Former Chief Justice Willy Mutunga won the hearts of many Kenyans with the way he handled his retirement.
PAY ATTENTION: Help us change more lives, join TUKO.co.ke’s Patreon programme
He was legally supposed to exit office when he turned 70 in June 2017, barely two months to the general elections.
But he unselfishly announced in 2015 that he would retire early to give the country enough time to recruit a new CJ to avoid the crisis that could arise if the elections were held without a substantive holder of the office.
True to his word, Mutunga retired on his 69th birthday - on June 16, 2016 - handing over the leadership of the Supreme Court to Justice Mohamed Ibrahim, then the senior-most of the four Judges remaining in the Court, and paving way for the exceptionally smooth recruitment of David Maraga as his successor.
Mutunga simply put Kenya first in making the decision.
While many expected Maraga to borrow a leaf from Mutunga and exit office early, the exact opposite is happening today. He has rather inconsiderately chosen to stay put and remain in office until the very last day.
The out of favour CJ is set to proceed on terminal leave on December 12, 2020, before formally retiring a month later, on January 12. But he has made it clear that he will be fully in charge even during the 30-day leave.
With a provision that the recruitment of a successor cannot start until the sitting Chief Justice exits the office, valid concerns have been raised with regard to the motive behind Maraga’s suspect decision, and its potential perils.
There are fears that the critical office could remain vacant for up to six months as the search for a successor continues, not to mention the possibility of a constitutional crisis if Maraga leaves without handing over power immediately.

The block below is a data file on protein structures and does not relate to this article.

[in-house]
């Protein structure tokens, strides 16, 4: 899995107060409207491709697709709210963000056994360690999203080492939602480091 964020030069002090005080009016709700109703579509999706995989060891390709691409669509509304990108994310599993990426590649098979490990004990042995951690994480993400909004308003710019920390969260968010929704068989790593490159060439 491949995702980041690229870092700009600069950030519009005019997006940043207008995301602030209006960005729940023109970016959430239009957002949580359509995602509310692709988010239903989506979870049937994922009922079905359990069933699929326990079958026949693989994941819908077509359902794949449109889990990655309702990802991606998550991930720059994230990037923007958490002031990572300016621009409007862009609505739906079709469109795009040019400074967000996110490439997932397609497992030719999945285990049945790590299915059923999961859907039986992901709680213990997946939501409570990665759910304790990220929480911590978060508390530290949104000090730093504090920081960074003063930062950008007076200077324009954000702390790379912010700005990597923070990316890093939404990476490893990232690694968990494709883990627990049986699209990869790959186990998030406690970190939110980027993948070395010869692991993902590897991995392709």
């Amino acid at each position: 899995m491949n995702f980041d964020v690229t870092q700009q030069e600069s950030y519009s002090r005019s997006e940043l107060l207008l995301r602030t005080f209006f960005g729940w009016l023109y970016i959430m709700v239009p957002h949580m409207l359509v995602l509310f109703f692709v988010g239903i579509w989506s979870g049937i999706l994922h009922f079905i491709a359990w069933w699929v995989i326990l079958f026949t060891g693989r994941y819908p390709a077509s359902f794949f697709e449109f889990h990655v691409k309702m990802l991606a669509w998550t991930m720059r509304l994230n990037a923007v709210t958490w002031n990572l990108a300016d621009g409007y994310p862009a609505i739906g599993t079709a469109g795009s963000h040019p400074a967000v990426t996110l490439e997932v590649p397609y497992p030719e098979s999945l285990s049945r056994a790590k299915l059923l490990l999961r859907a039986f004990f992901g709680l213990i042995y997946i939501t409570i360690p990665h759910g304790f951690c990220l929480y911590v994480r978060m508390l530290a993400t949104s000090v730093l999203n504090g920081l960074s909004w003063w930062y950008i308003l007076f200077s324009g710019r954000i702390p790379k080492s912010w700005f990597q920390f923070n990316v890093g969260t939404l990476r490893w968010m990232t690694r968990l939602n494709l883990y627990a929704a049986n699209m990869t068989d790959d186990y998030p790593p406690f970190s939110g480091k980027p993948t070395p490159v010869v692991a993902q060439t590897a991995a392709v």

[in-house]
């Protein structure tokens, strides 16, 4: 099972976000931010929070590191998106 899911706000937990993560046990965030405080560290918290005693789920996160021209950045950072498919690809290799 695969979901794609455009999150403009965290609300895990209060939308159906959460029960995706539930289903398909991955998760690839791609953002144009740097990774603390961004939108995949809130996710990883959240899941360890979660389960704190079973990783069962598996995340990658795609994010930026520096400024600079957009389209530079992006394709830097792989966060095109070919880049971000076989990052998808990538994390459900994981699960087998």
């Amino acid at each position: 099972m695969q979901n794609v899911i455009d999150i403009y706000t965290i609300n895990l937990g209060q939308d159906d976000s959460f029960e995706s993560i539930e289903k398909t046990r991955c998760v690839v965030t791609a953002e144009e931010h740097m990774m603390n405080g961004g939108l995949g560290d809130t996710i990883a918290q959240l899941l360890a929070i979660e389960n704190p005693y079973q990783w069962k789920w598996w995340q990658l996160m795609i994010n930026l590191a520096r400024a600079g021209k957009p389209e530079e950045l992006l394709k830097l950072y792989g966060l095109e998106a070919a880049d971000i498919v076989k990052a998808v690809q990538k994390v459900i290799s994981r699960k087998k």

Even worse, Deputy Chief Justice Philomena Mwilu, who could legally take over as acting CJ after Maraga’s exit, is facing legal challenges over a petition filed at the Judicial Service Commission (JSC) by the Director of Public Prosecution (DPP) and the Director of Criminal Investigations (DCI) over abuse of office. If the petition is successful, she risks being removed from office.
But despite the delicate setting, Maraga and Mwilu have joined forces with Law Society of Kenya (LSK) leader Nelson Havi in fiercely opposing tentative plans being put in place by the JSC to recruit the next CJ.
The three are not new to controversy. They were at the centre of the annulment of the presidential election results in 2017, a move that left the country tittering on the edge; facing a history constitutional crisis.
Maraga last month cause widespread consternation across the country after he erroneously advised President Uhuru Kenyatta to dissolve parliament over failure to implement the two-thirds gender rule. Havi was among ‘aggrieved’ parties that fanatically instigated the advisory.
What motive could Maraga have up his sleeve this time around as he stubbornly refuses to leave the office and actively derails the recruitment of a successor? Kenyans have every reason to suspect there is something fishy cooking here.
Whatever motive Maraga has, let him not push Kenya into another crisis at a time the country is facing a constitutional moment, and with the 2022 General Elections on the horizon. Matters pertaining to these highly-divisive issues always end up before the Chief Justice for determination.
The office thus requires a substantive office holder, one with full powers to serve as President of the Supreme Court and chairman of the JSC.
There is no harm whatsoever in having a candidate on standby to take over the moment Maraga steps out.